Tobago Chamber of Industry & Commerce president Diane Hadad says the Government should have allowed bars and restaurants to reopen fully so as to mitigate the deepening economic challenges confronting these sectors and their employees.
During a news conference on Saturday at the Scarborough Library, the Prime Minister gave the green light for beaches to reopen.
But he said bars and food establishments will continue to be restricted to take-out services, at least for another two weeks. He said the current arrangements for these businesses will be reviewed during that time.
The Barkeepers & Operators Association of TT complained in a statement on Sunday that the damage being done to the country’s economy during the partial lockdown of the business sector will have long-lasting effects and affect businesses for years to come.
The association pleaded with the Government to have open dialogue with stakeholders on the way forward.
Hadad said on Tuesday, the bar owners’ concerns are legitimate, given the impact of the covid19 regulations on the sector.
“We cannot simply turn a blind eye to bar owners and restaurateurs and the likes of that in terms of the multiplication process for staff and unemployment,” she told Newsday.
“We cannot leave it unaccounted for in terms of the ripple effect to the suppliers and providers of services to these people, all of it is in a mess.
“We cannot ignore that this has had a devastating effect on the economy in terms of people making commitments to their bankers. There is no way we can sit and turn blind eyes to all of that.”
Hadad also said the country’s borders should be reopened at least to people from within the region.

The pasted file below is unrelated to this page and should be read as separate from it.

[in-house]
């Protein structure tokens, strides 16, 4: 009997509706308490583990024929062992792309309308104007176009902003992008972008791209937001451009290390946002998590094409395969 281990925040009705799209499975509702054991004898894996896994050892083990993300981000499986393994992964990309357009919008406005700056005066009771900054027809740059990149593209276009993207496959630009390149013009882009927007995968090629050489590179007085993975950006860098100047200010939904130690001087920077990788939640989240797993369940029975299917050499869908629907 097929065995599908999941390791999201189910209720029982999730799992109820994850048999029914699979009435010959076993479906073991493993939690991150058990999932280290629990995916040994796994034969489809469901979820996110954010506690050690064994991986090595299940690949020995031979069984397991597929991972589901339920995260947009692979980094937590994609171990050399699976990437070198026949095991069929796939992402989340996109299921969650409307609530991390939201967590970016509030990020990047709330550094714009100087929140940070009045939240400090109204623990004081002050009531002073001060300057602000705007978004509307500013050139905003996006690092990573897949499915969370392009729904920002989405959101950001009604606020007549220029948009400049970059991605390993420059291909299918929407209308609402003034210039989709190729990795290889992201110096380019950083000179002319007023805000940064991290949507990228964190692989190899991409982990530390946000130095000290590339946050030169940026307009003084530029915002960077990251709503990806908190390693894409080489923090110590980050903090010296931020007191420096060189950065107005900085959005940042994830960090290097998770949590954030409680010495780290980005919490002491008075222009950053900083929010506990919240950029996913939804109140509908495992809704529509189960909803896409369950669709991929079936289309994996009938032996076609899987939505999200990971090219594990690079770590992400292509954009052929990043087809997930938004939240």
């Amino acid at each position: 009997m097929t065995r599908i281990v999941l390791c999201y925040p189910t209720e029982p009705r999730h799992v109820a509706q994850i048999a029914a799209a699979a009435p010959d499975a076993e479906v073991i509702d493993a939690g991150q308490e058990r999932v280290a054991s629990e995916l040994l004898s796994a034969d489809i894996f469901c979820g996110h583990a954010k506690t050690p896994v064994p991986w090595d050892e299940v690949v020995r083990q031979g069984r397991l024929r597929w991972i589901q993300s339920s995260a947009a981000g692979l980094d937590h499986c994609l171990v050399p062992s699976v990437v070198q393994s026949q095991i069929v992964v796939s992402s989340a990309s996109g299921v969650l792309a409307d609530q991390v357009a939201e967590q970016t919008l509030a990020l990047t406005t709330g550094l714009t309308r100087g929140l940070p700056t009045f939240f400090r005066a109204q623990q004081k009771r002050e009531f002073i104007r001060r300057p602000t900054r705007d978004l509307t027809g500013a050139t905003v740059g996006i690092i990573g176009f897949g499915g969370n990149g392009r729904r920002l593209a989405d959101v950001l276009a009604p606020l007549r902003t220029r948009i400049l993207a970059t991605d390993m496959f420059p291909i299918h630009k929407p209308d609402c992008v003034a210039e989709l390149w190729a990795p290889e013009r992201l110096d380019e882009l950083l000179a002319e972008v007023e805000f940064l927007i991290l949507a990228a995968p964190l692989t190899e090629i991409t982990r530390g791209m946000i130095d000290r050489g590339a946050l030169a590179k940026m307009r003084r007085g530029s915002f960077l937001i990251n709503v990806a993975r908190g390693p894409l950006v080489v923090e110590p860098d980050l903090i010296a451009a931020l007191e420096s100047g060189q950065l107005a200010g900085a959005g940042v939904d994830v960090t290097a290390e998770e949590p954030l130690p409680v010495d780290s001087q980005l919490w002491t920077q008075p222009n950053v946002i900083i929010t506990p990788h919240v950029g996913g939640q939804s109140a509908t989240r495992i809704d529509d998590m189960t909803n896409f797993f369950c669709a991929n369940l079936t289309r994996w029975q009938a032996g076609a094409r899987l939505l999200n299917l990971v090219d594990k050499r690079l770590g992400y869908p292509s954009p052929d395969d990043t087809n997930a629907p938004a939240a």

Citing World Health Organisation (WHO) adviser Dr David Nabarro who predicted “a doubling of world poverty by next year” because of the lockdowns, Hadad believes opening the economy is necessary.
She added, “I don’t know that we should not be opening. The WHO declares that the lockdowns need to be released and that they have not proven to do anything other than economic disaster.
“We have our neighbours close by that are dealing with it. Our neighbours have tourists coming in and they are making sure they value their economics. But why is TT taking this approach?”
Hadad noted there are even limited flights between Trinidad and Tobago on the airbridge. Caribbean Airlines operates six flights a day between the two islands.
“We need to open up flights and if it is the THA (Tobago House of Assembly) that is on their mission, because there is an election to win, they need to stop playing games and they need to get real.”
Hadad also pointed to what she considered to be the potential social impact of the Government’s handling of aspects of the pandemic.
“The approach seems to be not just cautious but uncertain, and whilst the virus itself carries a measure of uncertainty, it has come to a stage where what has become uncertain is the livelihoods of the people of the country.”For example, Hadad referred to the decision to send public servants back out to work.
“But the school and daycare system is closed. And therefore we have a lot of minors that are going to be unaccounted for and not taken care of in the manner that they should be. So there is a serious issue with the social repercussions or danger that can take place in doing that. That is one point I think needs to be looked at seriously.”She also claimed the new online curriculum is placing a strain on the resources of service providers.
“In the school system, everybody is on Zoom and other platforms. (But) it seems the country’s providers cannot even stand up to the needs of what is going on for the internet system, because you keep having a number of fallouts from internet.”
Hadad said as a result, the school system is becoming very frustrating for the children at home. She said some are even experiencing depression.
“These are children, who, in many instances, come from broken homes and school is an outlet for them to connect with friends.”
Hadad said she visited a few depressed children last week.
Credit: Source link